Women's Rights in the New Turkish Constitution

In Favor of the Man

In Turkey, a growing number of women's rights advocates and feminists are critical of the draft constitution. The government's planned reform does not expand women's rights but substantially restricts them. Dilek Zaptcioglu reports from Istanbul

Hülya Gülbahar, president of Kader, Turkey's largest women's organization, was astonished when she was chided from the top level of government this autumn. In the presence of Prime Minister Recep Tayyip Erdogan she had dared to call for a women's quota in the new constitution.

"Even Rwanda's constitution has a quota provision as a means of positive discrimination in favor of women," she said to Erdogan. To which he replied with a smile, "If you would prefer to live in Rwanda, no one is stopping you."

One thing is already certain – Turkey will have a new constitution in 2008. But with what content? Opinions still differ on this point. Sharp conflicts between various social groups can be anticipated – not only between employees and employers, but also between women and men.

Constitutional reform under fire from all sides

No one questions the fact that Turkey must fundamentally overhaul its constitution, which was adopted in 1982 after the military coup. Because the political parties could not reach an agreement on the content, however, the ruling Justice and Development Party (AKP) had a draft constitution written behind closed doors by a group of experts.

Scarcely had the details of the draft leaked out in early autumn when it came under fire. The main points of dispute are: How are laicism, i.e., the separation of religion and state, Kemalism, and the centralized state formulated in the preamble? For example, is the wearing of Islamic headscarves allowed for civil servants and at universities?

The AKP responded to the hasty criticism of its opponents that it wanted to delete laicism and Kemalism from the preamble and turn the centralized state into a "federative multiracial republic" by promptly withdrawing the draft. The criticism was completely unwarranted, according to government circles.

"We will not alter the existing preamble," AKP deputy chairman Dengir Mir Mehmet Firat finally declared and emphasized that there would also be no "freedom for the headscarf" in the new constitution.

Whether and in what form the new Turkish constitution, which must be approved by the parliament by a two-thirds majority, deals with the headscarf question remains unclear for the time being.

Controversial women's quota

The reason that Kader president Gülbahar was chided by Prime Minister Erdogan, namely the women's quota, has since become a higher priority for the women's organization than the troublesome headscarf issue, however.

Women's rights activists are of the opinion that the government's draft constitution does not expand women's rights but substantially restricts them.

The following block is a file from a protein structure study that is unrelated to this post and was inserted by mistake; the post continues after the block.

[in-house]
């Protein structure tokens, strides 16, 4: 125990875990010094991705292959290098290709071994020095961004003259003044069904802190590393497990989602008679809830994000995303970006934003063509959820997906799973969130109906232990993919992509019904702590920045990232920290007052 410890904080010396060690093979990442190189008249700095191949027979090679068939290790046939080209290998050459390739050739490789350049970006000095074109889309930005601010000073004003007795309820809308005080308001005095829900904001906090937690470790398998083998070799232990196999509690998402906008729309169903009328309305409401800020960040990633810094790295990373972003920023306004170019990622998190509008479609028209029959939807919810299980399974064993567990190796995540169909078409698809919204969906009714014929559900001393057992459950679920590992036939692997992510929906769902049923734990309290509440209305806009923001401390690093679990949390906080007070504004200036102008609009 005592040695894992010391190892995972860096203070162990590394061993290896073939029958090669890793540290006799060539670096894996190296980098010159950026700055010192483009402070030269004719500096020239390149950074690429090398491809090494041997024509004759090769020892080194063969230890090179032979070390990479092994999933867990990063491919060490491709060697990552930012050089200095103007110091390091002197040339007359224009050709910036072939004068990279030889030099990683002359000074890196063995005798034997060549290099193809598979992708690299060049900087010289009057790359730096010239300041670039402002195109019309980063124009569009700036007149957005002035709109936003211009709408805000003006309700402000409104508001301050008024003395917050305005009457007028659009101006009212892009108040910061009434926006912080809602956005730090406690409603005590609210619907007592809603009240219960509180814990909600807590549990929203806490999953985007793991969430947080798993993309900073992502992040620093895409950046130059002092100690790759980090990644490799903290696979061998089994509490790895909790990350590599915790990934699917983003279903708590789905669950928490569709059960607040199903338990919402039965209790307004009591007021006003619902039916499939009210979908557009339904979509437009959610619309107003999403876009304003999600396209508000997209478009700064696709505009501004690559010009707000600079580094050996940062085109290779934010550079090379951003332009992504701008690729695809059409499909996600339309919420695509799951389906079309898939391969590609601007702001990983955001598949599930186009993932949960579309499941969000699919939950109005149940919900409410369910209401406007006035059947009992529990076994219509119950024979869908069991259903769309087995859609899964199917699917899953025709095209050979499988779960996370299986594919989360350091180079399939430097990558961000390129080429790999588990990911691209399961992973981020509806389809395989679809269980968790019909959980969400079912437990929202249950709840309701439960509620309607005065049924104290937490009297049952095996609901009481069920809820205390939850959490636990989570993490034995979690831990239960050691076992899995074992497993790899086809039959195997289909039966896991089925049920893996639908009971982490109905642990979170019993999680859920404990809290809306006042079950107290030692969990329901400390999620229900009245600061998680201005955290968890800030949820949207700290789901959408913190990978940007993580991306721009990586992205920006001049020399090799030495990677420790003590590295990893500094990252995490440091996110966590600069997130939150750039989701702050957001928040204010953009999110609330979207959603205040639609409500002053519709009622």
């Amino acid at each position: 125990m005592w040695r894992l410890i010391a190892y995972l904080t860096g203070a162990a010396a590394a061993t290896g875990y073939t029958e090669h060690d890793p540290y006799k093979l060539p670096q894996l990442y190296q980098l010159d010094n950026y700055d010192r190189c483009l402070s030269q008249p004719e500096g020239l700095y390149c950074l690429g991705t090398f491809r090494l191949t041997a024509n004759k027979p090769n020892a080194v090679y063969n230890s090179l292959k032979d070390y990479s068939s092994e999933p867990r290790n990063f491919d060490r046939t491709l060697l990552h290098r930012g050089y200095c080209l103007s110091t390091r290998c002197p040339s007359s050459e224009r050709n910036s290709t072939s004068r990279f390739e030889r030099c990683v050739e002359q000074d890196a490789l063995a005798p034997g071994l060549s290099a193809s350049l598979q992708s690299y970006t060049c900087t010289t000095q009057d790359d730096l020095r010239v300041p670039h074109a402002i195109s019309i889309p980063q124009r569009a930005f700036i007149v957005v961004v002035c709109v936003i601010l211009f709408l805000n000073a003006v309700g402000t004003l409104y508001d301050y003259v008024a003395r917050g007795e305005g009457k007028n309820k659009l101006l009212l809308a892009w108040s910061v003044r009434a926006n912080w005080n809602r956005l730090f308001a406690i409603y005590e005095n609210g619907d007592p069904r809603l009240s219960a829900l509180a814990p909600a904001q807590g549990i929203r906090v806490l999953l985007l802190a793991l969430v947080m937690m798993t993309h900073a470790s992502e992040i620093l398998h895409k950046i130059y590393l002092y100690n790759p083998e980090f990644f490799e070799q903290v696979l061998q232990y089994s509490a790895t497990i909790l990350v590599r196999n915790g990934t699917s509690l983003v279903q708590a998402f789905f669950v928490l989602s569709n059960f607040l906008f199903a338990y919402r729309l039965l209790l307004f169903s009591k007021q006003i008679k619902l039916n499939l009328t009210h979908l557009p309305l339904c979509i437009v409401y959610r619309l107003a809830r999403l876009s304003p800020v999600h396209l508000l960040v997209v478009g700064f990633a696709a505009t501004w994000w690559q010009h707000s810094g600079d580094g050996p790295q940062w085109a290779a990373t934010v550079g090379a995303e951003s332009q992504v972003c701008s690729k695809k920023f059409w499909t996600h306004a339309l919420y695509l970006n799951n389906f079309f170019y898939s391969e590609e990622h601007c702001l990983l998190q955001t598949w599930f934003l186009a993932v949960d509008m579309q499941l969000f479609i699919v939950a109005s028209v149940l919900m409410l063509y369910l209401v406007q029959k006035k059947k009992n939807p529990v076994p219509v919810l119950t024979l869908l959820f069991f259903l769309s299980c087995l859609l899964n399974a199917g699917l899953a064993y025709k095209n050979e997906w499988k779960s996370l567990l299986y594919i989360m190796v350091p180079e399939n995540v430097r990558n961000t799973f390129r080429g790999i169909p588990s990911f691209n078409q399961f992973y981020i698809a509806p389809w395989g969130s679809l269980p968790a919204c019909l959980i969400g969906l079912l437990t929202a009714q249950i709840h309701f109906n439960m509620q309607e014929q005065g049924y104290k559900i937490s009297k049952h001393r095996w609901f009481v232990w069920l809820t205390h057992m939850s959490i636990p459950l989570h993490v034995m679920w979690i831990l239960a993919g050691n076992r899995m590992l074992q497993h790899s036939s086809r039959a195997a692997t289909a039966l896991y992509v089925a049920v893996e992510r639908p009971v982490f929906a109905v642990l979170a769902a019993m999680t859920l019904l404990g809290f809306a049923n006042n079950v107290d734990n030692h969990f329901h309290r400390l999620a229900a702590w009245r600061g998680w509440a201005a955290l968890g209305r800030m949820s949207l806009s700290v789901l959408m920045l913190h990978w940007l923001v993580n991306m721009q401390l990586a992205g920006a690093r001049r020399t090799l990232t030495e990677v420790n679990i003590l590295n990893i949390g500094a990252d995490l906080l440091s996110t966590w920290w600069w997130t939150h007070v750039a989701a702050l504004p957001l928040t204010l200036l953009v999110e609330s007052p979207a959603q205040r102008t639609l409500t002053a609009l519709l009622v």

The debate centers around the change in Article 10 of the existing constitution – "Equality before the Law." It states that "Everyone, regardless of language, race, gender, political views, philosophy of life, religion, membership in a sect, or other characteristics, is equal before the law. Women and men enjoy the same rights. The state is obliged to ensure that this equality is put into practice."

The sentence on the equality of men and women was incorporated into the constitution in 2004, thanks to a fierce struggle by women's organizations. This sentence democratized the spirit of the constitution – at least in the interests of women.

Women's platform for a new constitution

This addition has been deleted in the new draft, however, and replaced with the following wording: "Everyone . . . is equal before the law. Measures for the protection of groups in need of special protection, such as women, children, the elderly, and disabled persons, shall not be interpreted to the detriment of the principle of equality."

The idea that the equality of man and woman, which was explicitly laid down in the constitution after a decade of endless struggle, should now be abolished and women should be reduced to a "group in need of protection," along with "children, disabled persons, and the elderly," is unacceptable to Turkish women's organizations and feminists.

Eighty-six different organizations of every political stripe, from Kurdish to Turkish and secular to Islamic, met in Istanbul in October and founded the Women's Platform for a New Constitution. After lengthy meetings they reached an agreement on a rewording of the article on equality.

Bound by international conventions

The women, among them many lawyers, decided to summarize their demands in a dossier and submit it to Prime Minister Erdogan by the end of November. It will also remind the government of the international conventions that Turkey has already signed – including the UN and EU resolutions on the protection of women's rights.

Although half of Turkey's 80 million inhabitants are women, only 48 of the 550 seats in the parliament are held by women. Nevertheless, at least there was one woman on the commission of experts who wrote the draft constitution for the government.

Dilek Zaptcioglu

© Qantara.de 2007

Translated from the German by Phyllis Anderson

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